The Windows 10 technical preview for phones doesn't walk up, slap you in the face, and demand your attention, as Windows Phone 8 and its Live Tiles did. But you can detect a subtle power, even at this early stage — and one very nice feature: deeply integrated speech recognition.
Right now, I'd characterize Windows 10 for phones as a convenience. That's not a criticism. Features like interactive notifications or the improved Quick Actions may be nothing new for iOS and Android phones. But who cares? They're useful nevertheless.
Windows 10 for phones is also not for everyone — yet. I have four Windows Phones within reach, at least two more at the office, and one in my wife's hands. None were approved to download Windows 10, and thus I had to ask Microsoft to loan me back the Lumia 830 we reviewed last year.
After evaluating it overnight, I'd say this: If you own a single Windows Phone and are considering taking the plunge into what is essentially alpha software, I'd hold off for a bit. I'm assuming your phone is a lifeline for your business and personal lives. There are bugs, though nothing I did crashed the phone. On the other hand, if you have a spare that Microsoft has approved to receive the updates — sure, why not?
My Lumia 830 had a fresh installation of Windows Phone 8.1 on board. Installing Windows 10 for Phones required over an hour, both to re-download applications I had cloned over from a separate installation and to install the new software. (As our previous story noted, you'll need to be a member of the Windows Insider program, download the related app, and approve the download. You'll also have a choice between a "fast" upgrade path, risking more bugs for more frequent upgrades, or a "slow," more conservative approach. A separate recovery tool app allows you to back out and restore Windows Phone 8.1 if you so choose.)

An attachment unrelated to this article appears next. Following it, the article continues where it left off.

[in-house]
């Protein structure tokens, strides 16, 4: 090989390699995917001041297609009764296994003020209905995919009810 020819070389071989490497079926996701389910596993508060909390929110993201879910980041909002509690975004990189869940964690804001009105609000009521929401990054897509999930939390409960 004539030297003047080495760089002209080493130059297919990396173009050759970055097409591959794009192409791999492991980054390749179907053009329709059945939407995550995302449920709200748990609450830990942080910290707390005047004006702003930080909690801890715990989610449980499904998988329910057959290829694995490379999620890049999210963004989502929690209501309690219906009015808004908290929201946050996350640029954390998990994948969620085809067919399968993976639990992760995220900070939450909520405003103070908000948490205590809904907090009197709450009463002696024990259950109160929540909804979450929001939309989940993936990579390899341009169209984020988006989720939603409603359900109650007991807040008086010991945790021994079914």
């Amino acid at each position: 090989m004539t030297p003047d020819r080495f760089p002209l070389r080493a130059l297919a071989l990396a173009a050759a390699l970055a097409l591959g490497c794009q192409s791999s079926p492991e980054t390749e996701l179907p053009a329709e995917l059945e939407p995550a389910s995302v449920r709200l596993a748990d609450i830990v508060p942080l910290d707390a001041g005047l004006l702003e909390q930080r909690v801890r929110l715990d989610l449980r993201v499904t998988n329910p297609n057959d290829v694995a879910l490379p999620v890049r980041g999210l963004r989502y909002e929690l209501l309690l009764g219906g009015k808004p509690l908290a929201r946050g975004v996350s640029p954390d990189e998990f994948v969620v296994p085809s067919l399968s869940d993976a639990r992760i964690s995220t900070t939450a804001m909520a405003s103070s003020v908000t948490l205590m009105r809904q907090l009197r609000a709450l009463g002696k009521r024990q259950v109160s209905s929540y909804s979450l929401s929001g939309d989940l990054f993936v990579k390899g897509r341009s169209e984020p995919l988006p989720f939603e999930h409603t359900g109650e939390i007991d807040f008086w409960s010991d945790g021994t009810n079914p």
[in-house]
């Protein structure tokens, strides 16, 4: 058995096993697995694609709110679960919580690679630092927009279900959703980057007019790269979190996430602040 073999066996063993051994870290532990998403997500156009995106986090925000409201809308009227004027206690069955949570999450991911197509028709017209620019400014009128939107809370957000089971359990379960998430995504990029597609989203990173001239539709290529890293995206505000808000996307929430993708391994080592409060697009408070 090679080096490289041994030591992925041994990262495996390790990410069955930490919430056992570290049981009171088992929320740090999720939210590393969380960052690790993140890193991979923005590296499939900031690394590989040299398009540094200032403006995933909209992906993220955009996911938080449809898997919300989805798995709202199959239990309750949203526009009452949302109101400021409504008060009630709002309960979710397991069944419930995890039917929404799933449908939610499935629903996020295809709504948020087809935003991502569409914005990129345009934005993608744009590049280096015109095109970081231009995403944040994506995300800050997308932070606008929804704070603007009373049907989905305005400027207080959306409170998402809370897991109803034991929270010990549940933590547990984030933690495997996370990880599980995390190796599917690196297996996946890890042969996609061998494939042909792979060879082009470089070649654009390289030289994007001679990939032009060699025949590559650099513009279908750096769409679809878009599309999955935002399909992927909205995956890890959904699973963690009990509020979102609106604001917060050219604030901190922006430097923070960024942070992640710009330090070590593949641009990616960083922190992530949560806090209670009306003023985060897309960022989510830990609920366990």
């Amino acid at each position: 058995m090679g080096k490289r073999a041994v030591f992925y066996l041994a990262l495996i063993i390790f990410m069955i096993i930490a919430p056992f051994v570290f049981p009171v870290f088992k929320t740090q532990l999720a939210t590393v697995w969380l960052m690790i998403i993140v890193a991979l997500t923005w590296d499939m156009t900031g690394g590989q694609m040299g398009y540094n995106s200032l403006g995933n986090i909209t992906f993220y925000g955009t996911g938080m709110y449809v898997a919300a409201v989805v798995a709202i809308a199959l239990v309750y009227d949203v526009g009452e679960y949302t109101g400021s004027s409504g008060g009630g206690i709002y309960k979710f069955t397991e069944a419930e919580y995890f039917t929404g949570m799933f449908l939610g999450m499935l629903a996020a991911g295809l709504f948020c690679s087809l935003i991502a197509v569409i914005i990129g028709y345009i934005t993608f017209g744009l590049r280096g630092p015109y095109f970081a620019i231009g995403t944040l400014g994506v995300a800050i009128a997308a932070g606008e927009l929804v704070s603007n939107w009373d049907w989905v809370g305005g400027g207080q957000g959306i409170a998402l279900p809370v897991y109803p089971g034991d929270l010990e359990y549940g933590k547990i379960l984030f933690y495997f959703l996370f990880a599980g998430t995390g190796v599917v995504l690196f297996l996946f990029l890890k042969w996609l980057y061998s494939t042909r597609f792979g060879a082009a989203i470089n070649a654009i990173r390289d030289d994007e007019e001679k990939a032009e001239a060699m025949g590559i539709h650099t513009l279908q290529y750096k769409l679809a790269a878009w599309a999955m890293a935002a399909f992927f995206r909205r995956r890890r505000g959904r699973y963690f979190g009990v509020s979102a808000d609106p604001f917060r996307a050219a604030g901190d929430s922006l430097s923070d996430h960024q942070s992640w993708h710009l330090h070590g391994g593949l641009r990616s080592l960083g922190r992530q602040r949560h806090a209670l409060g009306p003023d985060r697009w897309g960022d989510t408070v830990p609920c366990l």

In general, Windows 10 for phones felt a mite clunky in places, especially with animations, but otherwise ran smoothly.
Speech recognition changes everything
The improvements that Microsoft added in this version of Windows 10 fall into two categories: functionality and aesthetics. And the integrated speech recognition is the best of the bunch.
Microsoft says that speech will basically be an option in most if not all text fields, allowing you to dictate what you'd normally type. I personally use digital assistants like Cortana and Google Now quite routinely, and feel comfortable quietly setting a reminder or asking a question with my phone held close to my mouth.
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